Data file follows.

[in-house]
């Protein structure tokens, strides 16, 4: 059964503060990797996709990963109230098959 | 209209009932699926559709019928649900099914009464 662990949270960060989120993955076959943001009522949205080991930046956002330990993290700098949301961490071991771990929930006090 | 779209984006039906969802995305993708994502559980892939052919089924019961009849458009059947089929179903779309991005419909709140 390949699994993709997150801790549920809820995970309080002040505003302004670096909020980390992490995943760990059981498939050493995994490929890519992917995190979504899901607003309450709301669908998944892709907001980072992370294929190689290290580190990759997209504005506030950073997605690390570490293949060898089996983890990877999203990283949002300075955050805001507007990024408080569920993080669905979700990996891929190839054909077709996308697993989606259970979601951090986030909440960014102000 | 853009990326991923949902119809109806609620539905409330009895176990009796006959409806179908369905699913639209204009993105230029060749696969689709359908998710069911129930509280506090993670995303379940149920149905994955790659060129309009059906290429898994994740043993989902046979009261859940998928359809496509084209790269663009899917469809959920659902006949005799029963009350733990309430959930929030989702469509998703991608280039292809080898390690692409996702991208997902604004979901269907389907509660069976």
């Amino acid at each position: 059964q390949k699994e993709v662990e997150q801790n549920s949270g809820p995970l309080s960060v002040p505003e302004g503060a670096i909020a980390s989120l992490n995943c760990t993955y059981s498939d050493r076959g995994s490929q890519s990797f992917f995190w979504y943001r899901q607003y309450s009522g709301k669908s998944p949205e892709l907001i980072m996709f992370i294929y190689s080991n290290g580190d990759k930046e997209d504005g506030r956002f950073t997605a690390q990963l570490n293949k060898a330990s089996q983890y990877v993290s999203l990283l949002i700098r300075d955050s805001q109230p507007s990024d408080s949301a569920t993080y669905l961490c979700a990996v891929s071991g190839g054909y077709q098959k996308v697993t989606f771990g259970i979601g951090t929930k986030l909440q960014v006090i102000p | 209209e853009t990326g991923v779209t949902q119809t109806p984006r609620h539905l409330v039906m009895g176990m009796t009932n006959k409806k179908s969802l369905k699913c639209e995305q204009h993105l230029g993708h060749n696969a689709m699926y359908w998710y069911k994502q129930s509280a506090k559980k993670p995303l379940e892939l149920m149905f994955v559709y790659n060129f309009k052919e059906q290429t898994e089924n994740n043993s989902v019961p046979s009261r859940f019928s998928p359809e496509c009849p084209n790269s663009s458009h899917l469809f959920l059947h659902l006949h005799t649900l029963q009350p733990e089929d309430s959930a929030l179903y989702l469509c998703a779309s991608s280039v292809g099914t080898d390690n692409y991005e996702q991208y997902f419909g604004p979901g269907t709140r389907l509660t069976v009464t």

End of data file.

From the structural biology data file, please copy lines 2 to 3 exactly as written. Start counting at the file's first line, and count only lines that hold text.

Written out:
């Protein structure tokens, strides 16, 4: 059964503060990797996709990963109230098959 | 209209009932699926559709019928649900099914009464 662990949270960060989120993955076959943001009522949205080991930046956002330990993290700098949301961490071991771990929930006090 | 779209984006039906969802995305993708994502559980892939052919089924019961009849458009059947089929179903779309991005419909709140 390949699994993709997150801790549920809820995970309080002040505003302004670096909020980390992490995943760990059981498939050493995994490929890519992917995190979504899901607003309450709301669908998944892709907001980072992370294929190689290290580190990759997209504005506030950073997605690390570490293949060898089996983890990877999203990283949002300075955050805001507007990024408080569920993080669905979700990996891929190839054909077709996308697993989606259970979601951090986030909440960014102000 | 853009990326991923949902119809109806609620539905409330009895176990009796006959409806179908369905699913639209204009993105230029060749696969689709359908998710069911129930509280506090993670995303379940149920149905994955790659060129309009059906290429898994994740043993989902046979009261859940998928359809496509084209790269663009899917469809959920659902006949005799029963009350733990309430959930929030989702469509998703991608280039292809080898390690692409996702991208997902604004979901269907389907509660069976």
């Amino acid at each position: 059964q390949k699994e993709v662990e997150q801790n549920s949270g809820p995970l309080s960060v002040p505003e302004g503060a670096i909020a980390s989120l992490n995943c760990t993955y059981s498939d050493r076959g995994s490929q890519s990797f992917f995190w979504y943001r899901q607003y309450s009522g709301k669908s998944p949205e892709l907001i980072m996709f992370i294929y190689s080991n290290g580190d990759k930046e997209d504005g506030r956002f950073t997605a690390q990963l570490n293949k060898a330990s089996q983890y990877v993290s999203l990283l949002i700098r300075d955050s805001q109230p507007s990024d408080s949301a569920t993080y669905l961490c979700a990996v891929s071991g190839g054909y077709q098959k996308v697993t989606f771990g259970i979601g951090t929930k986030l909440q960014v006090i102000p | 209209e853009t990326g991923v779209t949902q119809t109806p984006r609620h539905l409330v039906m009895g176990m009796t009932n006959k409806k179908s969802l369905k699913c639209e995305q204009h993105l230029g993708h060749n696969a689709m699926y359908w998710y069911k994502q129930s509280a506090k559980k993670p995303l379940e892939l149920m149905f994955v559709y790659n060129f309009k052919e059906q290429t898994e089924n994740n043993s989902v019961p046979s009261r859940f019928s998928p359809e496509c009849p084209n790269s663009s458009h899917l469809f959920l059947h659902l006949h005799t649900l029963q009350p733990e089929d309430s959930a929030l179903y989702l469509c998703a779309s991608s280039v292809g099914t080898d390690n692409y991005e996702q991208y997902f419909g604004p979901g269907t709140r389907l509660t069976v009464t």